1973 Ducati 750SS
No motorcycle time capsule from the 1970s would be complete without the inclusion of a Ducati 750SS. As the editors at Italy's Motociclismo wrote, "To say that the SuperSport 750 was one of the most beautiful sportbikes ever made is no exaggeration; it may be considered among the most significant motorcycles of all time." High praise for a streetbike that went racing, scored a shock victory and thereby changed the fortunes of an Italian motorcycle company previously known only for its sporting sub-350cc singles, if at all.
Ironically, winning rider Paul Smart had only reluctantly agreed to race the new Ducati 750 at the inaugural Imola 200 road race, goaded into taking the job by his wife. He was not overly impressed by the converted roadster as it sat in the paddock, nor during his first practice laps. All that changed when he arrived back in the pits to much fanfare and cheering to learn that he had just smashed Imola's lap record! The handling and torque were so smooth that the feedback through the bike belied its actual performance. Smart and fellow 750SS rider Bruno Spaggiari went on to a smashing 1-2 finish at Imola, and just like that Ducati had begun a new chapter in its history.
Just over 400 of the resulting 750SS Green Frame street versions were produced in 1973-74, though how many have survived the ensuing 40 years is unclear. It didn't take long for attrition to thin the numbers as racers utilized the lusty horsepower delivered by the unique desmodromic valvetrain and massive 40mm carburetors. In the United States, the exploits of Cycle's 750SS road racer, tuned by Phil Schilling and ridden by Cook Neilson, were detailed in the pages of the magazine, helping spread the word. This culminated in 1977 when Neilson smashed all comers in the hotly contested Daytona Superbike race on the 750SS, now highly modified, displacing 883cc and nicknamed "Ol' Blue."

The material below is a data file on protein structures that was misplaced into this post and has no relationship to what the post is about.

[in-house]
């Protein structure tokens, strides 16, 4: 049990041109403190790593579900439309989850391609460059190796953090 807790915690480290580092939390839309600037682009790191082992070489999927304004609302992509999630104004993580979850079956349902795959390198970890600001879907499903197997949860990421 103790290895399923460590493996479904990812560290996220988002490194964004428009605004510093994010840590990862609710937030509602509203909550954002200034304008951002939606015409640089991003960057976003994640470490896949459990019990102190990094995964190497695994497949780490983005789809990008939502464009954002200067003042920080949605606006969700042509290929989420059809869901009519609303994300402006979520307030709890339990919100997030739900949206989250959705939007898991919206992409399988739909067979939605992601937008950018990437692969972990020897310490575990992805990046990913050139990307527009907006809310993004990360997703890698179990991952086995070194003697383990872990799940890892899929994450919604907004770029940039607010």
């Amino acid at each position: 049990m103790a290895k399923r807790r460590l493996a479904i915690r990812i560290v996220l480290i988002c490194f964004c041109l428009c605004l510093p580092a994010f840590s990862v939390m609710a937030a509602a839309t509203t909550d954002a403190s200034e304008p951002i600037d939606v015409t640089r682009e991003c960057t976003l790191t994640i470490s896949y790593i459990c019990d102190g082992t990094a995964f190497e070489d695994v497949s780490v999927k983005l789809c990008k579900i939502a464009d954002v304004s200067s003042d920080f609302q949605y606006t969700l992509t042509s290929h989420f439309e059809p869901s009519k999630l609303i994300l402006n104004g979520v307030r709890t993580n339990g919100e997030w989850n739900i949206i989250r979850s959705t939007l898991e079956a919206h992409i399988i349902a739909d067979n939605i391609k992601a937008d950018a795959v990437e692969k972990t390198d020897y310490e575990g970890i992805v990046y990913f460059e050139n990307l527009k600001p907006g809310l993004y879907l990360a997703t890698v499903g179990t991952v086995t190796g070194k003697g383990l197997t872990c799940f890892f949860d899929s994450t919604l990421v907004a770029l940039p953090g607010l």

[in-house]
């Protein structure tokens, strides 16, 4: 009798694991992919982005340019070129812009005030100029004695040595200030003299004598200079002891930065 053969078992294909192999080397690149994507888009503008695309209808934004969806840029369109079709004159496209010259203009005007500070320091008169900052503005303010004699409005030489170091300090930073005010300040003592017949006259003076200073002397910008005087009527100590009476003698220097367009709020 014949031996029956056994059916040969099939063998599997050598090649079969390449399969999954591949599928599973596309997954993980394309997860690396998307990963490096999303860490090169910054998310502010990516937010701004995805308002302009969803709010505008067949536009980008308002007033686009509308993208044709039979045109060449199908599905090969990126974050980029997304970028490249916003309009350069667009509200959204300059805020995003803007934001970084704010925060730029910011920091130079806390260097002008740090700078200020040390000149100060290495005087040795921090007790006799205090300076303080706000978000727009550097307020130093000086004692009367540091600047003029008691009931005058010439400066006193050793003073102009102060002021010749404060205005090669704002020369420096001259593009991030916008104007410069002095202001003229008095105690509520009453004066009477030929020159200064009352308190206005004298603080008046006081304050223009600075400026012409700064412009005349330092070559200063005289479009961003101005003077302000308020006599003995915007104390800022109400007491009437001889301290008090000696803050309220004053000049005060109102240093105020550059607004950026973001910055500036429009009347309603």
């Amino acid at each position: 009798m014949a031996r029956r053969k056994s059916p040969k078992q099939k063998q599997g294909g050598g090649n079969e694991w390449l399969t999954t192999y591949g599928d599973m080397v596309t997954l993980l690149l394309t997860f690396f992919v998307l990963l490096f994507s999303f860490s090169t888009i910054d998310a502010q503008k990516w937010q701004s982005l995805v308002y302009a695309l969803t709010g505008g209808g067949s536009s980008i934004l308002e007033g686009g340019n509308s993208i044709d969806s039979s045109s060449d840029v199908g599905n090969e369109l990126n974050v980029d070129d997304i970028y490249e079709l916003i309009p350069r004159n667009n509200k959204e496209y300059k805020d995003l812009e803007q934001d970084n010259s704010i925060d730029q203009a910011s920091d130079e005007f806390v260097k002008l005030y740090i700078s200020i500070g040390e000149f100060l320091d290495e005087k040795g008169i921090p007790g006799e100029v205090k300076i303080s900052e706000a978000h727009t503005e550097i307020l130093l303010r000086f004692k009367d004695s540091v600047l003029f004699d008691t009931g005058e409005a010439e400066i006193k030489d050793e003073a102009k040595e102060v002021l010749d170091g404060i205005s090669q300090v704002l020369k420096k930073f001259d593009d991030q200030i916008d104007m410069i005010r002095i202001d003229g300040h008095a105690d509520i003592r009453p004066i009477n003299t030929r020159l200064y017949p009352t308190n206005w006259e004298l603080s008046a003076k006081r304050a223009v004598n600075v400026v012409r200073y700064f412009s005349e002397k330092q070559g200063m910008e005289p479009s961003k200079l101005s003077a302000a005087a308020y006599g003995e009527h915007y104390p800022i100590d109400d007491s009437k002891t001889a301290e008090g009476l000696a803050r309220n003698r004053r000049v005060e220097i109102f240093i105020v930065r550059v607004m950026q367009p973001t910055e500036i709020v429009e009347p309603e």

Subsequently, Ducati dealers were urged to put these units in the hands of people who would profile them on racetracks. Race kits and cams were available over the counter to heighten performance. Consequently, racing took its toll as all quests for speed do, and it soon became difficult to find a stock example. Crankcases were destroyed or altered, frames got modified to gain a handling edge, fiberglass fuel tanks deteriorated under the stress of racing and were replaced.
It is a pleasure then to find a complete and correctly restored 750SS such as this iconic example from the Silverman Museum, truly an opportunity to acquire one of the world's most significant sportbikes.
- Please note that the frame and engine numbers for this motorcycle are DM750SS075340 and 075335DM7501 respectively and its title is in transit.